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WHO Collaborating Centre

for Modelling, Evolution and Control of Emerging Infectious Diseases


My research focuses on the evolution of pathogens to cross species-barriers and infect new hosts. In particular, using mathematical modelling of experimental data and next generation sequencing data, I am studying the potential of avian A/H5N1 influenza viruses to adapt to a human host. These highly pathogenic avian A/H5N1 (“bird flu”) viruses are a major public health concern, causing severe disease in infected humans, with over 50% mortality. When research groups reported that these viruses can become aerosol transmissible between mammals [Science 336: 1534–1541 (2012); Nature 486: 420–428 (2012)], we developed a mathematical model of within-host virus evolution that was used to provide an urgently needed detailed appraisal of the critical parameters involved in the host-adaptation process of A/H5N1 viruses [Science 336: 1541–1547 (2012)].

As a fellow, I am using computational data analysis and modelling techniques to improve the developed model of within-host virus evolution and help refine the estimate of the pandemic risk posed by influenza A/H5N1 viruses. In particular, I am using deep sequencing data to study the viral population diversity and dynamics, to investigate evolutionary mechanisms and biological parameters that our publication identified as important determinants in quantifying H5N1 pandemic risk. In addition to addressing fundamental and general scientific questions, this work ties in with the status of the Centre for Pathogen Evolution as a WHO Collaborating Centre for Modelling, Evolution and Control of Emerging Infectious Diseases, as it may inform policy decisions on the strategies for surveillance, mitigation, and global eradication of the virus.


I obtained my BSc (2005) and MSc (2007) degrees in Chemistry at the University of Nijmegen (The Netherlands), which included research projects in the Biophysical Chemistry department (Prof. S.S. Wijmenga), the Analytical Chemistry department (Prof. L.M.C. Buydens), and a 6-month period of research abroad in the department of Structural Biology at Stanford University (Prof. J.D. Puglisi), which was fully funded by a scholarship from the Huygens Scholarship Programme / Talent Programme. In 2006, I additionally attended 56th the Lindau Nobel Laurate Meeting for Chemistry.

I obtained my PhD degree in 2011 from Imperial College London, funded by a studentship from the Royal Society of Chemistry, on the “Development and application of chemometric methods for modelling metabolic spectral profiles” in the Department of Biomolecular Medicine (now Computational and Systems Medicine), with advisors Prof. J.K. Nicholson and Prof. E. Holmes. Examples of my research include the development of a method to acquire and process metabolic data in a manner that enhanced information retrieval and biomarker identification; the design of a toolbox to simplify the interpretation of mass spectrometry imaging data of tissue samples, as part of a large BRC-funded translational medicine project; and the development of open-source software for non-linear predictive modelling.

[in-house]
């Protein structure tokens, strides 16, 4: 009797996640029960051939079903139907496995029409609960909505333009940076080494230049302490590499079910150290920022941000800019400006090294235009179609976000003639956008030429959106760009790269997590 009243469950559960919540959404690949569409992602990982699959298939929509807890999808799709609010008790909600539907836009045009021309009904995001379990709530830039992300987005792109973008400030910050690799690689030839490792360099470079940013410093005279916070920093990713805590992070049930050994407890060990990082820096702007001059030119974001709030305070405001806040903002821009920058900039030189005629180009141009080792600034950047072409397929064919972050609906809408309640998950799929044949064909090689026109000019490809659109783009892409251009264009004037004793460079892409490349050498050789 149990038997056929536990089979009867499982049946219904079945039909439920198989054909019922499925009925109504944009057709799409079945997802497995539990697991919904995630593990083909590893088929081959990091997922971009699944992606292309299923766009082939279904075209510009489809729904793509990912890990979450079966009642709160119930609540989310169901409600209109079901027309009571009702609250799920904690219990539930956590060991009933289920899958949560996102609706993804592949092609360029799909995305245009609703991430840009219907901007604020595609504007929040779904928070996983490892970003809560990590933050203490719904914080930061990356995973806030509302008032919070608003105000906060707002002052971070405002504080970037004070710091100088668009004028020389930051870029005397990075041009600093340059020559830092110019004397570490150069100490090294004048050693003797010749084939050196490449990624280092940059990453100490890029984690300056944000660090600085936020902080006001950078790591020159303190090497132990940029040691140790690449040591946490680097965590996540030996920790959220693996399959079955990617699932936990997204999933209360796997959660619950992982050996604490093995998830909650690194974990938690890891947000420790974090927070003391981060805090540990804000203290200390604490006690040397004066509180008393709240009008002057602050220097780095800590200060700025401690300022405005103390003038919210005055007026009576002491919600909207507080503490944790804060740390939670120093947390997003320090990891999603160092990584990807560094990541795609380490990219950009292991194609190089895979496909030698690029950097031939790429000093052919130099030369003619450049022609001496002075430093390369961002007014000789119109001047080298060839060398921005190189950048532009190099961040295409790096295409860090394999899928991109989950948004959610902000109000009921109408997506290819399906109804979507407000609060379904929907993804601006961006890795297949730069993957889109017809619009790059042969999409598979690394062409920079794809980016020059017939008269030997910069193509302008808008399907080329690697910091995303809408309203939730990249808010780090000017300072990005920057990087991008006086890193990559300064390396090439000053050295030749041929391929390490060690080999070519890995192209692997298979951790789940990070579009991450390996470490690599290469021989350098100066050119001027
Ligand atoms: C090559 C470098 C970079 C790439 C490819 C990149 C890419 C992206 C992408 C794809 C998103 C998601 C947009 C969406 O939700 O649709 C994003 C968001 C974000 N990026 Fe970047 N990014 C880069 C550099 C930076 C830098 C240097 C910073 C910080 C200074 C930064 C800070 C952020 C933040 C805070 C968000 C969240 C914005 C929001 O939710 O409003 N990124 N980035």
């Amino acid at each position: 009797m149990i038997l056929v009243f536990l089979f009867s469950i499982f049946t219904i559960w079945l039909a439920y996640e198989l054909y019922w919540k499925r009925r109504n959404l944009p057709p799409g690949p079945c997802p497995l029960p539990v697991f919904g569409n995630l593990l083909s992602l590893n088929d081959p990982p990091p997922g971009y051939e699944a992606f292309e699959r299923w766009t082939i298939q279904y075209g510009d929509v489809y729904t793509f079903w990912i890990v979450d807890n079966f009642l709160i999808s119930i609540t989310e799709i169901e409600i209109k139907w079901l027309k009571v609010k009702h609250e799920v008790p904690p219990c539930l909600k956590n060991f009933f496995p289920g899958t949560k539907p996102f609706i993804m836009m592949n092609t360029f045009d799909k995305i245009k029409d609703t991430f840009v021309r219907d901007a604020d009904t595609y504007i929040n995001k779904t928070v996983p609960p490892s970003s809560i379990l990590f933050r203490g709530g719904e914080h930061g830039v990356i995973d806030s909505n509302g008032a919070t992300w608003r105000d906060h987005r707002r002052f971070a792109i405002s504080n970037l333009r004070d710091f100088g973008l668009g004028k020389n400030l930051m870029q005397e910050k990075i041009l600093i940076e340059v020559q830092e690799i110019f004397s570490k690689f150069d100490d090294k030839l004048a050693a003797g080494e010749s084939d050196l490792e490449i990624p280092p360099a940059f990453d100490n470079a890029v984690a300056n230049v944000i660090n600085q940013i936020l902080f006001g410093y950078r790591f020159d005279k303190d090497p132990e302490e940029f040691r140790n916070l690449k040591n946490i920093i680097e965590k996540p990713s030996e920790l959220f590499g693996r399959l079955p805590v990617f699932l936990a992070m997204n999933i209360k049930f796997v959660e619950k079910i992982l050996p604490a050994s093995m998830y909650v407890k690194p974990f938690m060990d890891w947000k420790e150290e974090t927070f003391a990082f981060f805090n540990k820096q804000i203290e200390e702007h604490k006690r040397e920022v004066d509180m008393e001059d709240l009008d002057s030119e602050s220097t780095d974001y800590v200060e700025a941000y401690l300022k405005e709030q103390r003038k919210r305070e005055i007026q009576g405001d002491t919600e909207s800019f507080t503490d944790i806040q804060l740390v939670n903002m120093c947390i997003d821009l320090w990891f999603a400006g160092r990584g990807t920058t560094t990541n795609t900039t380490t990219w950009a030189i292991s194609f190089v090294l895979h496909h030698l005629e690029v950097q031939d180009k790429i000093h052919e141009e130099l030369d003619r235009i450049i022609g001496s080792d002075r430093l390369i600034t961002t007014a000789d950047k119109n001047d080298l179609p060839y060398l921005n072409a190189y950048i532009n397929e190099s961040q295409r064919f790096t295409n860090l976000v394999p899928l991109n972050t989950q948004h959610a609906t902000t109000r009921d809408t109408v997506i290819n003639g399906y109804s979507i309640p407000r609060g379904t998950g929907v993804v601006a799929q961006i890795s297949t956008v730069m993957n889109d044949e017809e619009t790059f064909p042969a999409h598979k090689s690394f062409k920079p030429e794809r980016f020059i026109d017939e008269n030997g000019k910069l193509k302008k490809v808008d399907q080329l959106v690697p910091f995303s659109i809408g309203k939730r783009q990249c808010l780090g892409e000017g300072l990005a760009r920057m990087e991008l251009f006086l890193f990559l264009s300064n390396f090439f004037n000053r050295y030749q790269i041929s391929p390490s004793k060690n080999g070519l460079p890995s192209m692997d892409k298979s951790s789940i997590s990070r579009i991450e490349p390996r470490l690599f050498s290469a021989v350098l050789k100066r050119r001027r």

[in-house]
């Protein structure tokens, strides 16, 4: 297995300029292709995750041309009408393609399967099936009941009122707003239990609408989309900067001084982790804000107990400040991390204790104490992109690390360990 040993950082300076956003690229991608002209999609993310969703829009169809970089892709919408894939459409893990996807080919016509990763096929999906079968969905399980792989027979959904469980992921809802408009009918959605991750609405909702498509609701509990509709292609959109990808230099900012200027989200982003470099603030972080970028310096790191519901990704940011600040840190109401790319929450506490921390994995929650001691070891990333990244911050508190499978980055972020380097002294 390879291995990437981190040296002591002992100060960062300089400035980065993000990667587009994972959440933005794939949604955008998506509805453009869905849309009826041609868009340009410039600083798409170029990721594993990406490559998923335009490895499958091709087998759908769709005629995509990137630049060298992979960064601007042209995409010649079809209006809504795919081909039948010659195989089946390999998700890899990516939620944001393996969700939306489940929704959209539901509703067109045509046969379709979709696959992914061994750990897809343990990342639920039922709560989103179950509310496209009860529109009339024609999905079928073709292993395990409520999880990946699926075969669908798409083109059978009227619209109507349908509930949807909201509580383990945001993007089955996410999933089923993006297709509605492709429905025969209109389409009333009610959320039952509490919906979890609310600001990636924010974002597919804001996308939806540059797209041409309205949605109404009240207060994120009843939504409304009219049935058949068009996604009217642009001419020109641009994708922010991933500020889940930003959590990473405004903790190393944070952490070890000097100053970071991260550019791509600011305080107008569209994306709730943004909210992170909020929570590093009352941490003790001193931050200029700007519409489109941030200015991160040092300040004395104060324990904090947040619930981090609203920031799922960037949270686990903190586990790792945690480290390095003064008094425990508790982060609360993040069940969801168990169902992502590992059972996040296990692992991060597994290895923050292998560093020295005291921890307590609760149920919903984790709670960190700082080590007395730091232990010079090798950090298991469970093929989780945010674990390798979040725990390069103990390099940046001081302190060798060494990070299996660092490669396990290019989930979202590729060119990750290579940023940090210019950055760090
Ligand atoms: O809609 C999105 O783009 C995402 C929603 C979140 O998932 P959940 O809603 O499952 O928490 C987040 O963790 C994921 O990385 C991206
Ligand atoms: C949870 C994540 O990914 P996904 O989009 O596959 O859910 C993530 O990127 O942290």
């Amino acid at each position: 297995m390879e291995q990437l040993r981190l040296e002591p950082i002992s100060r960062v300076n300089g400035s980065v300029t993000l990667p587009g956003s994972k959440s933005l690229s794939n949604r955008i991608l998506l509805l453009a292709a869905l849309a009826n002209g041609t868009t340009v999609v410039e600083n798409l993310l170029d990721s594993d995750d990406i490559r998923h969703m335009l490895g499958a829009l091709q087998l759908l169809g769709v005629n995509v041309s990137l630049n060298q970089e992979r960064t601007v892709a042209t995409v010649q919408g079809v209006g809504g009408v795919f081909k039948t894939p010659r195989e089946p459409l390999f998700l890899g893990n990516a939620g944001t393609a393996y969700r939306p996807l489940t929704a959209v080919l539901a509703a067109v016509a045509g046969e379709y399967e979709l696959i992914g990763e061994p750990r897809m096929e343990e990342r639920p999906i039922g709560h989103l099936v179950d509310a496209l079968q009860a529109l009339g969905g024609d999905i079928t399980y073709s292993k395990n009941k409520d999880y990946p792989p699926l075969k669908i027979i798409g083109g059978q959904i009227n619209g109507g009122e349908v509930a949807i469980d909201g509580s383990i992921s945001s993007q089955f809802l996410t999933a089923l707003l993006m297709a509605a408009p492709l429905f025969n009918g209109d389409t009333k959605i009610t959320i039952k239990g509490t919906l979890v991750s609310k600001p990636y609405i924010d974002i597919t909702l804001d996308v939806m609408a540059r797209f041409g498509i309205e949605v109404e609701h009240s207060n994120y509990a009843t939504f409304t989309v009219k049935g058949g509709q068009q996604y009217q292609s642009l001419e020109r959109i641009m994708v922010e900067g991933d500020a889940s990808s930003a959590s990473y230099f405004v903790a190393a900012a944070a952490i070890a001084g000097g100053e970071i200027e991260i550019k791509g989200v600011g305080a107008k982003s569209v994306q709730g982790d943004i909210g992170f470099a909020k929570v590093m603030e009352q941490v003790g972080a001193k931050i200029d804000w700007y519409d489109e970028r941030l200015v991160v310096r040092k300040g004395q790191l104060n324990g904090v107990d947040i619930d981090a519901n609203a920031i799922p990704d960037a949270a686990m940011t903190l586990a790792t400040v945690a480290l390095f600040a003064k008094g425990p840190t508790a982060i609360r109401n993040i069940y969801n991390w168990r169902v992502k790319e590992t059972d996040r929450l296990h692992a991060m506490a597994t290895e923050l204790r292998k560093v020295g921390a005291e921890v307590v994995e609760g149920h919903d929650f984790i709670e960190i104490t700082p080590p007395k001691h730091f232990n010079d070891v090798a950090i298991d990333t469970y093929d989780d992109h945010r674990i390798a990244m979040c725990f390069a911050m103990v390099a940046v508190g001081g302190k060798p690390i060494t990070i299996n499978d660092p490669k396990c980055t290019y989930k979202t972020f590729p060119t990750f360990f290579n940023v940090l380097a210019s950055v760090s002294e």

Upon finishing my PhD degree, I joined the Centre for Pathogen Evolution as a postdoctoral researcher, in which time I lead the modelling work on the within-host evolution of A/H5N1 influenza viruses, and I developed methodologies to analyse human serological data (antibody landscapes).

Currently, I hold an MRC Special Training Fellowship in Biomedical Informatics in the Centre for Pathogen Evolution in the Department of Zoology, and a Junior Research Fellowship at Homerton College.


Key publications: 
  • Fonville JM*, Wilks SM*, James SL, Fox A, Ventresca M, Aban M, Xue L, Jones TC, Le NMH, Pham QT, Tran ND, Wong Y, Mosterin A, Katzelnick LC, Labonte D, Le TT, van der Net G, Skepner E, Russell CA, Kaplan TD, Rimmelzwaan GF, Masurel N, de Jong JC, Palache A, Beyer WEP, Le QM, Nguyen TH, Wertheim HFL, Hurt AC, Osterhaus ADME, Barr IG, Fouchier RAM, Horby PW, Smith DJ. Antibody landscapes after influenza virus infection or vaccination. Science 2014 (346): 996-1000. (* these authors contributed equally)
  • Russel CA, Fonville JM, Brown AEX, Burke DF, Smith DL, James SL, Herfst S, van Boheemen S, Linster M, Schrauwen EJ, Katzelnick L, Mosterín A, Kuiken T, Maher E, Neumann G,
Osterhaus ADME, Kawaoka Y, Fouchier RAM, Smith DJ. The potential for respiratory droplet–transmissible A/H5N1 influenza virus to evolve in a mammalian host. Science 2012 (336): 1541–1547.
  • Fonville JMThe expected effect of deleterious mutations on within-host adaptation of pathogens. Journal of Virology 2015 (89): 9242–9251. (¶ corresponding author)
  • Fonville JM, Fraaij PLA, de Mutsert G, Wilks SH, van Beek R, Fouchier RAM, Rimmelzwaan GF. Antigenic maps of influenza A/H3N2 virus produced with human antisera obtained after primary infection. Journal of Infectious Diseases 2015: doi: 10.1093/infdis/jiv367.
  • Fonville JM*, Marshall N*, Tao H, Steel J, Lowen AC. Influenza virus reassortment is enhanced by semi-infectious particles but can be suppressed by defective interfering particles. PLoS Pathogens 2015 (accepted).
  • Fonville JM, Burke DF, Lewis NS, Katzelnick LC, Russell CA. Quantifying the fitness advantage of polymerase substitutions in influenza A/H7N9 viruses during adaptation to humans. PLoS ONE 2013 (8): e76047.
Research Associate
Antibody landscapes
Dr Judy  Fonville


Departments and institutes: 

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